What fun would draft week be without looking at some data? In that spirit we decided to look how draft position affects the willingness of a team to play a given player. In other words, does the sunk cost of the draft pick encourage a team to give a player more playing time than the player’s skill might otherwise call for? We looked at data for running backs and quarterbacks. Also, for quarterbacks we looked at when the playing time was occurring: was it during mop up time in a blowout or was it when the outcome was still in question.
Are running backs drafted higher more likely to “get a shot” than players drafted lower?
The running backs selected in the first half of the first round definitely get a better chance at playing time. There is an oscillation when comparing the first half of a round to the second half of a round. This is probably a result of the fact that teams picking in the second half of the draft probably need to give a rookie running back playing time.
The distributions of rushes demonstrate this even better. Running backs selected in the first half … Read the rest
Recently, while reading Vanity Fair’s account of the wisdom of crowds and how that wisdom can be mined to predict the Oscars, I found myself nodding along with the piece. Yes, I am a firm believer that crowdsourcing can be a great approach to solve thorny problems. Like Vanity Fair, I am often skeptical of the “expert”. Relying on expert judgment, though sometimes necessary, often leads one to rely on ill-formed opinion—witness the forecasts of the Etruscan Haruspex if you’d like a particularly gut-wrenching image of pre-classical expert opinion. Of late, crowd-sourced wisdom is piling up front page stories of success. The famous Netflix Prize found a suggestion algorithm better than Netflix’s own solution, and the 2008 and 2012 election forecasting case studies again illustrate the power of crowdsourcing. We’ve at least sampled the Kool-Aid too: in our own Oscar Forecasting model, we use data obtained from crowdsourcing (notably Intrade futures) for a part of our forecast. Just having a crowd, however, is not a silver bullet for a great solution.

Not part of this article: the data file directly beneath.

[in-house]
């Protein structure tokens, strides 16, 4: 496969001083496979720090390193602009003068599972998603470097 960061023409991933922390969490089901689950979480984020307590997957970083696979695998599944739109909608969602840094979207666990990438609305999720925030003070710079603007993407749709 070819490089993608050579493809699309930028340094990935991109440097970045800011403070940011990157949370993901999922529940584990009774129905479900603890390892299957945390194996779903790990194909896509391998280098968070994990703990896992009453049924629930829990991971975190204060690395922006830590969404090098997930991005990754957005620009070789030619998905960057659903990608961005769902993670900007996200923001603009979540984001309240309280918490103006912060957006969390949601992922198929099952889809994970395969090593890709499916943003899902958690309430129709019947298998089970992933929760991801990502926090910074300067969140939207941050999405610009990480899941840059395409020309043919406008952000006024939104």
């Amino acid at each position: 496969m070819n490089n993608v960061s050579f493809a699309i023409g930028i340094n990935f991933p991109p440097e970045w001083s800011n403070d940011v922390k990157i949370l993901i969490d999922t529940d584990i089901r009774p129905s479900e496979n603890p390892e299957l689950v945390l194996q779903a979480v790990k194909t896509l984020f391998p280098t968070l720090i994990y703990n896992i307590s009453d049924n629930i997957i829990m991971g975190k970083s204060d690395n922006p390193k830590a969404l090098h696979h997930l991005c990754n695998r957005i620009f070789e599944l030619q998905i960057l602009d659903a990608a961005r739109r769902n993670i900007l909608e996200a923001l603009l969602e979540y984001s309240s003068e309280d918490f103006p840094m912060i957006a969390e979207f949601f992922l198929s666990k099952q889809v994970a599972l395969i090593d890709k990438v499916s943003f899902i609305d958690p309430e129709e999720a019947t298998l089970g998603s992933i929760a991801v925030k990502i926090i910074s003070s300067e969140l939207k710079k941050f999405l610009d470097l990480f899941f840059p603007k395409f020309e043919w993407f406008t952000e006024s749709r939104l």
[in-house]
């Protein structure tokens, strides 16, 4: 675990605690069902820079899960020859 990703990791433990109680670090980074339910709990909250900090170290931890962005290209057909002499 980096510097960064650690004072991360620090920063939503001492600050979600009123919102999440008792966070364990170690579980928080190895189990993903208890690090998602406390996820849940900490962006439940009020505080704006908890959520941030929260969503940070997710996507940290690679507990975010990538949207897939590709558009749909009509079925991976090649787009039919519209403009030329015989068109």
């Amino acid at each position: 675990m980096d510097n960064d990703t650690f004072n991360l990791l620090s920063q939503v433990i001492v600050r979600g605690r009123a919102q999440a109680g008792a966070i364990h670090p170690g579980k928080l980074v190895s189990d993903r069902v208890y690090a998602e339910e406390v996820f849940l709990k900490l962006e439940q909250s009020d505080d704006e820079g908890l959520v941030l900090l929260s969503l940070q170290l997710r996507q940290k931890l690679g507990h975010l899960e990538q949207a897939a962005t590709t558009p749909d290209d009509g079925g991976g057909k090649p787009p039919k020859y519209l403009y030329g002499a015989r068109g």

Essential to analyzing the success and value of crowd-sourcing is a firm grasp of one thing – the crowd. The question is – who comprises the crowd. … Read the rest
I bet you have placed a bet at one point. Gambling is one of our favorite vices – as an innocent past time of course, and only in jurisdictions where betting is allowed. Online, the largest betting marketplace is Intrade. Intrade is an online trading exchange website. The website’s members bet on the outcomes of non-sports-related future events – including the Academy Awards. It turns out that Intrade has a great record over the history of the Oscar betting market for correctly predicting the best picture winner. In the final day of trading before the awards, these market-based predictions have been correct since the market’s inception. We will dig into the past few years below, but we should mention one caveat – about a month ago, Intrade stopped accepting bets from American members. This could be a crucial change in the betting market’s predictive ability for the upcoming Oscars.
We wanted to go back and look if there we’re any trends in the trading that can help us give insight this far out from the night the statuettes are handed out. The earliest year we have data available is the 2007 Academy Awards, when No Country for Old Men… Read the rest